NASA inventions we use every day
Fogless coating for goggles and glasses - To prevent its spacecraft windows from fogging up, NASA developed a fogless coating for the glass that was later licensed to more than 60 companies.
Ear thermometers -
Used by parents of sick babies and toddlers, these thermometers use infrared anatomy technology, which was invented by NASA and Diatek.
Wireless headphones -
NASA developed wireless headsets to allow astronauts to communicate hands-free and without wires.
Enriched baby formula -
NASA first tested the use of microalgae as a nutritional enrichment ingredient for long-duration space travel.
Precision GPS - NASA created a technology that allows you to still use the GPS on your phone even without any wireless connection.
Ski boots -
Ski boots, which allow for precision skiing, use an adaptation of the technology used in spacesuit joints.
Computer mouse -
In the '60s, NASA developed the computer mouse to make computers more interactive by enabling users to manipulate data on the screen.
Memory foam -
Temper foam, also known as memory foam, was first created as padding to improve airline crash protection.
Scratch-resistant lenses -
In the '70s, NASA developed a way to apply a specific kind of thin plastic coating on the spacecraft.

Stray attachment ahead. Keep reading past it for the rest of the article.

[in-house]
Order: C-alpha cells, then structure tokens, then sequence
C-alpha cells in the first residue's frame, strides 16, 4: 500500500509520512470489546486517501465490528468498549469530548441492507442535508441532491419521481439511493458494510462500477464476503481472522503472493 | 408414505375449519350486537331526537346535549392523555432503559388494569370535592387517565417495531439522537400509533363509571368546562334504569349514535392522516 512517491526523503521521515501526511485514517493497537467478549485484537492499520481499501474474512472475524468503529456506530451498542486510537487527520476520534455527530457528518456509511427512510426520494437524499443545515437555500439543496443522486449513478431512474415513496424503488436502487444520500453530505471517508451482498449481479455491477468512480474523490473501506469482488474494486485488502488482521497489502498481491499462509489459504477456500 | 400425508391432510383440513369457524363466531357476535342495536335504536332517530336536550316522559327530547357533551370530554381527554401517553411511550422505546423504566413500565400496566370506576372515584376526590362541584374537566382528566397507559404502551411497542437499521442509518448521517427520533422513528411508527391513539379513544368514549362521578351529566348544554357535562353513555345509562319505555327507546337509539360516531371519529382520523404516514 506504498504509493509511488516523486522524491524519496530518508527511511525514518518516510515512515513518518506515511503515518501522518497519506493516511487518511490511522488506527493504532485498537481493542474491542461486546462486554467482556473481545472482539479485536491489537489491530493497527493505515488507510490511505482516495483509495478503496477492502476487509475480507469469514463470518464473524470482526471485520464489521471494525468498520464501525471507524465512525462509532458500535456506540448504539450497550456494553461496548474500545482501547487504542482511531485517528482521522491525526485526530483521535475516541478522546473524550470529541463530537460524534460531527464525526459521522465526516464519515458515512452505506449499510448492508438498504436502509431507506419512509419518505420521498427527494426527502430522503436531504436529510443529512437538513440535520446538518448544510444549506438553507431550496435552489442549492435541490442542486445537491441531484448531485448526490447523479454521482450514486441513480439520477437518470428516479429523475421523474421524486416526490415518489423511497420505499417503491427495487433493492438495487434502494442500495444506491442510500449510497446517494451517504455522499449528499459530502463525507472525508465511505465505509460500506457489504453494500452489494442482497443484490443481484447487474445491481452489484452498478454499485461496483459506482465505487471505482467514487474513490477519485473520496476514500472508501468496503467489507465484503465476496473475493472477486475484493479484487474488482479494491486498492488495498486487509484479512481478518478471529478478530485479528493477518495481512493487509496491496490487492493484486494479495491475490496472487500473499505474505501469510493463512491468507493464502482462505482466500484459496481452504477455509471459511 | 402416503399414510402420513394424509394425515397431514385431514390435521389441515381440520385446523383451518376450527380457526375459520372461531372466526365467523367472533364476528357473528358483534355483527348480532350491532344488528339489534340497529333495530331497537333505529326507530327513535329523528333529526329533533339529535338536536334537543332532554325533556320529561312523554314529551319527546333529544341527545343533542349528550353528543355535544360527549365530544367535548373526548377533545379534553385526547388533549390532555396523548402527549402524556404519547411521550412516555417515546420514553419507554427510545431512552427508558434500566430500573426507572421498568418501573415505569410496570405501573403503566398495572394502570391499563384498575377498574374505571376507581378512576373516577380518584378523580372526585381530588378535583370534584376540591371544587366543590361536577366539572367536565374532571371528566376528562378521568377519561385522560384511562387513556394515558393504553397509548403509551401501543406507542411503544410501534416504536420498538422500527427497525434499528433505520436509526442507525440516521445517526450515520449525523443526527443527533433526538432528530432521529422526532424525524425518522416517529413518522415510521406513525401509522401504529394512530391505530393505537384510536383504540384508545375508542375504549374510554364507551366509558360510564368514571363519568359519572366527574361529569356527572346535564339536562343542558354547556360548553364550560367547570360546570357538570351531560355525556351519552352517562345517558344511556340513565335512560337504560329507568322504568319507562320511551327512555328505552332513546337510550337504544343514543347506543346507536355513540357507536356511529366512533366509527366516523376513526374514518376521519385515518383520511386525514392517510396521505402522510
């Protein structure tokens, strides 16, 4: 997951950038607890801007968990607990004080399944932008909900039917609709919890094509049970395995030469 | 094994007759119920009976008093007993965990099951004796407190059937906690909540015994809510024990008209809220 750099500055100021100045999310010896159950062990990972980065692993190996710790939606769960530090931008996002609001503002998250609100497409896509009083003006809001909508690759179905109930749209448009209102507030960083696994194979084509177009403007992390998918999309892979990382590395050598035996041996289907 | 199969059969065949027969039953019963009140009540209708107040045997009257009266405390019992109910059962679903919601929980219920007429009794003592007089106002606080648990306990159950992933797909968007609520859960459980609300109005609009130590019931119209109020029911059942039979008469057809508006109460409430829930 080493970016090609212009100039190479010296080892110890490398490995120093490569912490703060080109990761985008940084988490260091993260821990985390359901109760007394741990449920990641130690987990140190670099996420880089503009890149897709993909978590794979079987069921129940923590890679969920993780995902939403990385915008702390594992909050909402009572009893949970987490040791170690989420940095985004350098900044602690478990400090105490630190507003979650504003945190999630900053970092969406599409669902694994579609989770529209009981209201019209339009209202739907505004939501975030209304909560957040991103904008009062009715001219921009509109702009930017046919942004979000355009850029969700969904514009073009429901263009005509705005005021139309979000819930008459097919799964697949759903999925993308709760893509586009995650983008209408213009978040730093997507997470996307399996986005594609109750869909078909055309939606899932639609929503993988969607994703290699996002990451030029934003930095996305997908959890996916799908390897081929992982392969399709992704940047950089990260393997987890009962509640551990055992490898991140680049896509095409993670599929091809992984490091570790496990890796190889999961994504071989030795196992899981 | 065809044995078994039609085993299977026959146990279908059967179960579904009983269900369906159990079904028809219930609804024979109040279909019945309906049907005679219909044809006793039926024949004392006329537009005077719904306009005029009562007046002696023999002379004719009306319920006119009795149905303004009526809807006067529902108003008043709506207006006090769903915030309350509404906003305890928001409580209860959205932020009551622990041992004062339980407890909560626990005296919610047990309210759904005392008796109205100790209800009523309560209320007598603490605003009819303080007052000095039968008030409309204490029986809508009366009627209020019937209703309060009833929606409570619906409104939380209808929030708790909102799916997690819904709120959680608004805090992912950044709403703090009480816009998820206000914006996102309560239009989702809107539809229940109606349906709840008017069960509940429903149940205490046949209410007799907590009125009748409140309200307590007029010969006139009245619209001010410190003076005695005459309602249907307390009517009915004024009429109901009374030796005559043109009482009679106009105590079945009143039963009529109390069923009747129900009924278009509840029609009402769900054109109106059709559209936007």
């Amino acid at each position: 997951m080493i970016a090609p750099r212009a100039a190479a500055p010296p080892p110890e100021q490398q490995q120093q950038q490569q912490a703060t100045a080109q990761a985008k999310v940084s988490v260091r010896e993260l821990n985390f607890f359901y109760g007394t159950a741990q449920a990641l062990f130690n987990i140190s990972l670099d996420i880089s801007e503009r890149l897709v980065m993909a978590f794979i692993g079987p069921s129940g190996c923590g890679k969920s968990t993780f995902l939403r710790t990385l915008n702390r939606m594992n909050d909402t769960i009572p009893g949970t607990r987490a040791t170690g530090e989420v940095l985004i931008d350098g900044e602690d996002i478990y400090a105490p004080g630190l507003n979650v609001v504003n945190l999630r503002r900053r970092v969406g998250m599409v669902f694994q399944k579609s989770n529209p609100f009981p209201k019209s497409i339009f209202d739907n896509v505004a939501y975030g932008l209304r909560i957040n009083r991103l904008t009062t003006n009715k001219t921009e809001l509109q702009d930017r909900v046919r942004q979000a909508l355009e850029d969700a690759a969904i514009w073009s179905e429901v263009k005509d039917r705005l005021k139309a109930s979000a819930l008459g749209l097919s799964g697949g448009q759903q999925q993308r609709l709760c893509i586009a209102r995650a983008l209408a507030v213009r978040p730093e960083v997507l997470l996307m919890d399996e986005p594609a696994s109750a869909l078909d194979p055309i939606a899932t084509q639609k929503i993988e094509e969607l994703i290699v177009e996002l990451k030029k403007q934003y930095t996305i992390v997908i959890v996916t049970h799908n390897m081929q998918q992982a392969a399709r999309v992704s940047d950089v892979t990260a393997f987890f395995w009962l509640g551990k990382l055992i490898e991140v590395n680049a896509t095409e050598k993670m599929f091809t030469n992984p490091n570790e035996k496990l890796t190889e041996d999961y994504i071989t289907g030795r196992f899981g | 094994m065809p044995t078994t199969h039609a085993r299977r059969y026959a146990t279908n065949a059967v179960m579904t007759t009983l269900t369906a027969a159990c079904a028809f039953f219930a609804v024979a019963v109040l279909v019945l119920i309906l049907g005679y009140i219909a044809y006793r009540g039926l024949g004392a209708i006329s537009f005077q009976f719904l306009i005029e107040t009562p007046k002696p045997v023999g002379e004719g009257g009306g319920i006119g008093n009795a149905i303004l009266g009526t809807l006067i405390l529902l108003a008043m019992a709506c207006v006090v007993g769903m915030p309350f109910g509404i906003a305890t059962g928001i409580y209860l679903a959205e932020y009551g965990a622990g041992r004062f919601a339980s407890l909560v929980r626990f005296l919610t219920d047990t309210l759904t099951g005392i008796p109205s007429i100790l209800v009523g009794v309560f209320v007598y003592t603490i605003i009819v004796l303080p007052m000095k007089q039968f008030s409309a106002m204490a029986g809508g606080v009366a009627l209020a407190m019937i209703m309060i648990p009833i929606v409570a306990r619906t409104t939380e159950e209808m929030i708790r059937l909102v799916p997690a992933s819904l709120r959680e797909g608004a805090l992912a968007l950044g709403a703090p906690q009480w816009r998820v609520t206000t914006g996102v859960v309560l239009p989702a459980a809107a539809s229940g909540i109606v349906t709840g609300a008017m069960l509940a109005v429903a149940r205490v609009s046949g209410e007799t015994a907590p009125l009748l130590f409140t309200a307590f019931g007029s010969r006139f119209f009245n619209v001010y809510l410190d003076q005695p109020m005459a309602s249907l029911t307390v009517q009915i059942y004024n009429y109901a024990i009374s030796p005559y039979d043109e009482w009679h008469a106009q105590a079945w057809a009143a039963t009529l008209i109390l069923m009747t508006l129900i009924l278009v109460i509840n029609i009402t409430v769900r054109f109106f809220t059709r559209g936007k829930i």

Safe packaged food -
Originally intended to ensure the safety of foods for spaceflights, NASA and Pillsbury created a new systemic approach to quality control for prepackaged foods.
Aluminized Mylar -
Used to regulate body temperature, these blankets were developed by NASA to protect spacecrafts and astronauts from extreme dips in temperature.
Elements of consumer laptops -
In 1983, NASA added its tech to an early laptop, called the Shuttle Portable Onboard Computer (SPOC).
Camera phones -
In the '90s, NASA created a camera small enough to fit on a spacecraft without sacrificing the quality. The technology is now used in your phone's camera.
Ice-resistant airplanes -
Thanks to a thermoelectric deicing system called Thermawing, which was developed by NASA, we can safely fly through freezing conditions.
Transparent polycrystalline alumina - Invisible braces are made using transparent polycrystalline alumina, which was originally developed by NASA to track heat-seeking missiles.
CAT scans -
Used every day by people in the medical profession, CAT scans were originally developed to create advanced digital images for space programs.
Safer highways -
To prevent aircraft accidents on wet runways, NASA developed a grooving technique in the concrete. This is now used on highways as well.
High-power solar cells -
If you live in a home outfitted with crystal silicon solar power cells, you have NASA to thank for your lower energy bills.